HIV-1 drug resistance in adults and adolescents on protease inhibitor-based antiretroviral therapy in KwaZulu-Natal Province, South Africa.
Chimukangara B., Lessells RJ., Sartorius B., Gounder L., Manyana S., Pillay M., Singh L., Giandhari J., Govender K., Samuel R., Msomi N., Naidoo K., de Oliveira T., Moodley P., Parboosing R.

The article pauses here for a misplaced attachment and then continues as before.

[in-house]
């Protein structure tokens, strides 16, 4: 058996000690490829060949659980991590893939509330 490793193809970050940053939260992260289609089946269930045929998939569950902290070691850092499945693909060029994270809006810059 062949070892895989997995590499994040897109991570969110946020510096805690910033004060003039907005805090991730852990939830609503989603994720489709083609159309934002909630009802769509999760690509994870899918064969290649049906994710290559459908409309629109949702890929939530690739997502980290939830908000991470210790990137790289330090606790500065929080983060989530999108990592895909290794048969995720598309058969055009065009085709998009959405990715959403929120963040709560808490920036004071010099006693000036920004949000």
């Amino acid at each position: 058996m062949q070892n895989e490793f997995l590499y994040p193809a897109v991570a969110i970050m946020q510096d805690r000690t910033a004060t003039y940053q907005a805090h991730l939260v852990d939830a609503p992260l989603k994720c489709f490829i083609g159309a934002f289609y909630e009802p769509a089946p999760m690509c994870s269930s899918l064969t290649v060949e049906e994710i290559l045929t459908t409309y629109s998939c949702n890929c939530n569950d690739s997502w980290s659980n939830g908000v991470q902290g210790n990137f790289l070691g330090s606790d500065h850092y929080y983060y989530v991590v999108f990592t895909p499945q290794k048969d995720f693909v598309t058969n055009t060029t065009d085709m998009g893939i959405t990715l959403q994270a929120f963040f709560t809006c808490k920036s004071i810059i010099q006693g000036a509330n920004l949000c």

ObjectivesIn low-middle-income countries, increasing levels of HIV drug resistance (HIVDR) on second-line protease inhibitor (PI)-based regimens are a cause for concern given the limited drug options for third-line antiretroviral therapy (ART). We conducted a retrospective analysis of routine HIV-1 genotyping laboratory data from KwaZulu-Natal, South Africa, to describe the frequency and patterns of HIVDR mutations and their consequent impact on standardised third-line regimens.MethodsThis was a cross-sectional analysis of all HIV-1 genotypic resistance tests conducted by the National Health Laboratory Service in KwaZulu-Natal (January 2015 to December 2016) for adults and adolescents (age ≥10 years) on second-line PI-based ART with virological failure. We assigned a third-line regimen to each record based on a national treatment algorithm and calculated the genotypic susceptibility score (GSS) for that regimen.ResultsOf 348 samples analysed, 287 (82.5%) had at least one drug resistance mutation (DRM) and 114 (32.8%) had at least one major PI DRM. Major PI resistance was associated with longer duration on second-line ART (aOR per 6-months = 1.11, 95% CI 1.04-1.19) and older age (aOR = 1.03, 95% CI 1.01-1.05). Of 112 patients requiring third-line ART, 12 (10.7%) had a GSS of <2 for the algorithm-assigned third-line regimen.ConclusionOne-third of people failing second-line ART had significant PI DRMs. A subgroup of these individuals had extensive HIVDR, where the predicted activity of third-line ART was suboptimal, highlighting the need for continuous evaluation of outcomes on third-line regimens and close monitoring for emergent HIV-1 integrase inhibitor resistance.